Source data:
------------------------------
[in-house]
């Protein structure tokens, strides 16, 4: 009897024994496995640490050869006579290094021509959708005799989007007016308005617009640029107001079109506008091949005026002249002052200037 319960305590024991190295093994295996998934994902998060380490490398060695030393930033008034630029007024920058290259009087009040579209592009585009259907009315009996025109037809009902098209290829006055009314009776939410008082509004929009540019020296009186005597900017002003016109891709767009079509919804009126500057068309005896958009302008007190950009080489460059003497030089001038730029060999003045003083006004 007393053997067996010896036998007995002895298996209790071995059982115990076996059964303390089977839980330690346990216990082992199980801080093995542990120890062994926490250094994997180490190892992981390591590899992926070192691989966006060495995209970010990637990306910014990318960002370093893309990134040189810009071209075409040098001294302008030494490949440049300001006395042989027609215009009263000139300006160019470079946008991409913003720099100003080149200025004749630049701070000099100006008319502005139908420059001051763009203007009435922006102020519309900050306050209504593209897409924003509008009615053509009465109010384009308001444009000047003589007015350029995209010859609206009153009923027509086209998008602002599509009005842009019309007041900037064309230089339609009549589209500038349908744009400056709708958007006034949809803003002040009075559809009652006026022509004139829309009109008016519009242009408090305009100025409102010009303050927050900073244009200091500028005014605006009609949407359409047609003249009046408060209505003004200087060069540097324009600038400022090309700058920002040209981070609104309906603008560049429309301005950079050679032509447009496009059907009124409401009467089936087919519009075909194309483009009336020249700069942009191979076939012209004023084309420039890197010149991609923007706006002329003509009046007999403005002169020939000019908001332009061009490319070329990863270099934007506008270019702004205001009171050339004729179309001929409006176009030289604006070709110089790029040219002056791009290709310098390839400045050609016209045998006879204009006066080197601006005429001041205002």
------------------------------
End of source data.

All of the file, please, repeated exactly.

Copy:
[in-house]
């Protein structure tokens, strides 16, 4: 009897024994496995640490050869006579290094021509959708005799989007007016308005617009640029107001079109506008091949005026002249002052200037 319960305590024991190295093994295996998934994902998060380490490398060695030393930033008034630029007024920058290259009087009040579209592009585009259907009315009996025109037809009902098209290829006055009314009776939410008082509004929009540019020296009186005597900017002003016109891709767009079509919804009126500057068309005896958009302008007190950009080489460059003497030089001038730029060999003045003083006004 007393053997067996010896036998007995002895298996209790071995059982115990076996059964303390089977839980330690346990216990082992199980801080093995542990120890062994926490250094994997180490190892992981390591590899992926070192691989966006060495995209970010990637990306910014990318960002370093893309990134040189810009071209075409040098001294302008030494490949440049300001006395042989027609215009009263000139300006160019470079946008991409913003720099100003080149200025004749630049701070000099100006008319502005139908420059001051763009203007009435922006102020519309900050306050209504593209897409924003509008009615053509009465109010384009308001444009000047003589007015350029995209010859609206009153009923027509086209998008602002599509009005842009019309007041900037064309230089339609009549589209500038349908744009400056709708958007006034949809803003002040009075559809009652006026022509004139829309009109008016519009242009408090305009100025409102010009303050927050900073244009200091500028005014605006009609949407359409047609003249009046408060209505003004200087060069540097324009600038400022090309700058920002040209981070609104309906603008560049429309301005950079050679032509447009496009059907009124409401009467089936087919519009075909194309483009009336020249700069942009191979076939012209004023084309420039890197010149991609923007706006002329003509009046007999403005002169020939000019908001332009061009490319070329990863270099934007506008270019702004205001009171050339004729179309001929409006176009030289604006070709110089790029040219002056791009290709310098390839400045050609016209045998006879204009006066080197601006005429001041205002």